More so than the brand of saw blade, getting the correct type of blade determines whether you’ll get a quality cut. And in most instances, your new tool’s factory-supplied blade may be better suited for job-site cutting than woodworking. Here are eight things you need to know to get the right blade for the job.
■ Diameter. Okay, this one’s easy. Each tool generally accepts a specific size blade: typically 10" for tablesaws, 61⁄2 " or 71⁄4 " for handheld circular saws, 10" or 12" for mitersaws and radial-arm saws. Some tools can use a smaller blade (see dado blades, below), but never attempt to use a larger one. It might be difficult to find replacement blades in some sizes; your tool-buying decisions may hinge on the availability of blades.
■ Kerf. This refers to the width of the cut made by a blade. The thicker the blade, the less likely it is to flex (and the wider the kerf). So, heavy-duty stationary tablesaws generally use 1⁄8 "-kerf blades because those saws can easily power that blade through dense hardwoods. Tablesaws with motors rated at 11⁄2 hp or less, as well as mitersaws and radial-arm saws, get more apparent power with thin-kerf blades (about 3⁄32 "). Portable circular saws—especially battery-powered ones—use even thinner blades; it’s almost impossible to find 1⁄8 "-kerf blades for portable saws. These ultrathin blades put less strain on the saw motor and because of their smaller diameters don’t flex noticeably.
■ Tooth grind. Almost every blade used today has carbide teeth, which stay sharp far longer than all-steel blades. Manufacturers grind the teeth to the shape best suited for a specific cutting action. If you look into the face of the teeth (as shown below), you’ll see the tooth grind. An alternate-top-bevel (ATB) grind has teeth with alternating left- and right-pointing tips, made to minimize tear-out in wood and veneered plywood. General purpose, crosscutting, and plywood/melamine blades use this grind.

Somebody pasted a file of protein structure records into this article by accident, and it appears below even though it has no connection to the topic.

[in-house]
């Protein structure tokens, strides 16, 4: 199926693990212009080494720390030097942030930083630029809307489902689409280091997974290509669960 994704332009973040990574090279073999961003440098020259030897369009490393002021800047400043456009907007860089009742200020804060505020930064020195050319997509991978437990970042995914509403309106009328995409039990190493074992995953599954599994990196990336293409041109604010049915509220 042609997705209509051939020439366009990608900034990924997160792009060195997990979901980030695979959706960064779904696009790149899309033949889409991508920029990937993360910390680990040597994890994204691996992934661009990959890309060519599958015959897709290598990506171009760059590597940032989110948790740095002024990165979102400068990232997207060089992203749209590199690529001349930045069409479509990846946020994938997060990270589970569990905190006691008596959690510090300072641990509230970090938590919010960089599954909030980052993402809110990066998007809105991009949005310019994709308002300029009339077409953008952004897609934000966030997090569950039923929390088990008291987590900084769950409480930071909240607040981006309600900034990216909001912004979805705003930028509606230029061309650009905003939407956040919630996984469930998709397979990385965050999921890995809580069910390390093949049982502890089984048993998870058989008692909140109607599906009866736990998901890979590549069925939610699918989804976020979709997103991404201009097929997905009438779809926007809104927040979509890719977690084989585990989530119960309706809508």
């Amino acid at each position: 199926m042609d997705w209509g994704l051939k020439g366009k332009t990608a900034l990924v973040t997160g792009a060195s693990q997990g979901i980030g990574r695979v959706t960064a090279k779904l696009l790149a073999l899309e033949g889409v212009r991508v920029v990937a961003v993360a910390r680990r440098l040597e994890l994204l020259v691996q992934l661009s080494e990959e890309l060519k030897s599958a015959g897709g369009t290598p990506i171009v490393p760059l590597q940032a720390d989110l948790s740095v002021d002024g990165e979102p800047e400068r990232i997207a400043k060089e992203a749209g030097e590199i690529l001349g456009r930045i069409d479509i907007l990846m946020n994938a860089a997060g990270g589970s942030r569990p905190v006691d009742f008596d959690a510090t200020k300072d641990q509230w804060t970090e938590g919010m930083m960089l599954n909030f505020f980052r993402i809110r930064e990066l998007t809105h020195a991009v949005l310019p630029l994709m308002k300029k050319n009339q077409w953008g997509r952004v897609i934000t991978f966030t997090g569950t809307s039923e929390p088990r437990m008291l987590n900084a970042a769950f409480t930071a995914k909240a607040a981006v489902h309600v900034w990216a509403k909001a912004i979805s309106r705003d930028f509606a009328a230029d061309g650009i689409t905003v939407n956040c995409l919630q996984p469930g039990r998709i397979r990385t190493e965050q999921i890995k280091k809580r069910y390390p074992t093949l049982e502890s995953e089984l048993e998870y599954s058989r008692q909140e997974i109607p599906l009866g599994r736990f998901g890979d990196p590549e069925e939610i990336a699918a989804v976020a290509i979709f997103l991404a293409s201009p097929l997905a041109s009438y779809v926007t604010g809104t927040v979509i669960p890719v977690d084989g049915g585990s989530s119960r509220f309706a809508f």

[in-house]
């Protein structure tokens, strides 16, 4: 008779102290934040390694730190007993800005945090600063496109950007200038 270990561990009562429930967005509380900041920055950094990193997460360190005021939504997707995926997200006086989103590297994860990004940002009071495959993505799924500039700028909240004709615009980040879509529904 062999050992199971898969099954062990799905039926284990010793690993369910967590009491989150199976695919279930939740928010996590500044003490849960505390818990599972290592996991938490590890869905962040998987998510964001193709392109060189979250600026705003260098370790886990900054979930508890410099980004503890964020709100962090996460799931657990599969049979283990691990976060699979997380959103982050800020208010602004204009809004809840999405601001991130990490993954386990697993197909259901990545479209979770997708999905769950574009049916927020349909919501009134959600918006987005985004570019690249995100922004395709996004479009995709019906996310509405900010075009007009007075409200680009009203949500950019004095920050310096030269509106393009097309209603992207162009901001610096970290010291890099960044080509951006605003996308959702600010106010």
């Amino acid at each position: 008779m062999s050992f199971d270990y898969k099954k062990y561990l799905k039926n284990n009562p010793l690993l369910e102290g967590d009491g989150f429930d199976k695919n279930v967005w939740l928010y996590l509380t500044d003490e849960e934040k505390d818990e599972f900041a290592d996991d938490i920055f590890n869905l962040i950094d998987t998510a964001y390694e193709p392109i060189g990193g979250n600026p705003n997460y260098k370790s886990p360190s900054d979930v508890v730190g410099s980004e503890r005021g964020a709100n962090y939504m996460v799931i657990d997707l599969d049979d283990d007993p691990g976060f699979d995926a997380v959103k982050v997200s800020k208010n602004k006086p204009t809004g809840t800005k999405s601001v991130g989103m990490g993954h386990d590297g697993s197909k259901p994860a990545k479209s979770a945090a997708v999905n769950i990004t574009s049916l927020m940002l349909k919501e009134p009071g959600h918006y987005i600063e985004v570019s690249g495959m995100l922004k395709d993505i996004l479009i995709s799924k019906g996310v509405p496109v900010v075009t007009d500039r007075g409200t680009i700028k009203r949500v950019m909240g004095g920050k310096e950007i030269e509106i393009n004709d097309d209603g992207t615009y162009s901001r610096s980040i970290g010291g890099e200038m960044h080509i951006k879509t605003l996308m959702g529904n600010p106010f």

Rip blades, used to cut wood parallel to the grain, have flat-top teeth with no bevel. This helps clear debris from the kerf. Combination blades use a mix of ATB teeth and flat-topped teeth, and do better at crosscutting than general-purpose blades, but don’t rip as well. Blades used primarily to cut solid-surface countertops and melamine-coated particleboard use a triple-chip grind to prevent tear-out.
■ Hook angle. This refers to the angle of the tooth face, as viewed from the side. As shown below, if you draw a line from the center of the arbor hole to the leading edge of a tooth, you’ll see its positive (leaning forward) or negative (leaning backward) hook angle. The more positive the angle, the more aggressively the blade cuts. Use a high positive hook angle (5° to 20°) on a tablesaw for general crosscutting and ripping, and a steeper angle (up to 30°) for cutting melamine-coated particleboard and veneered plywood.
Sliding mitersaws and radial-arm saws require a negative hook angle (-5° to -10°) to reduce the saw’s tendency to lurch forward too quickly during a cut. Portable circular saws and non-sliding mitersaws work best with blades that have a hook angle of 5° to 0°. But be aware: Not all blade manufacturers list the hook angle on their blades or packaging, so do your research before buying.
■ Tooth count. Although general-purpose and combination blades work well at multiple tablesaw tasks, you’ll get the best results by choosing the right blade based on its number of teeth. Tablesaw rip blades have 24–30 teeth, with deep gullets for waste removal. Crosscutting blades have high tooth counts: 60–80 are best for tablesaws, 10" mitersaws, and radial-arm saws; 80–100 for 12" mitersaws and radial-arm saws. Cutting plywood on a tablesaw calls for an 80-tooth blade. Portable circular saws rip best with 10–12-tooth blades, crosscut best with 40 teeth, and cut veneered plywood best with 60 teeth.
■ Dado blades. Tablesaws (and some radial-arm saws) accept a stacked dado set, shown below, for cutting one-pass dadoes, grooves, and rabbets up to 7⁄8 " wide, depending on the machine. These sets consist of two outer blades (one with left-beveled teeth and the other beveled to the right) and inner chipper blades (with flat topped teeth). Stack any combination of chippers between the outer blades to get the channel width you need.
■ Arbor hole. The hole in the center of each blade is sized to match the arbor (blade-drive shaft) of your saw. Most blades 10" or less in diameter mount on a 5⁄8 " arbor, but 12" blades use a 1" arbor. And many saws manufactured by Skilsaw use a proprietary diamond-shaped mounting system, below.
■ Blade coating. Some blades come with a coating on the plate meant to reduce friction, rust, and resin buildup. Don’t make this aspect a high priority when buying blades.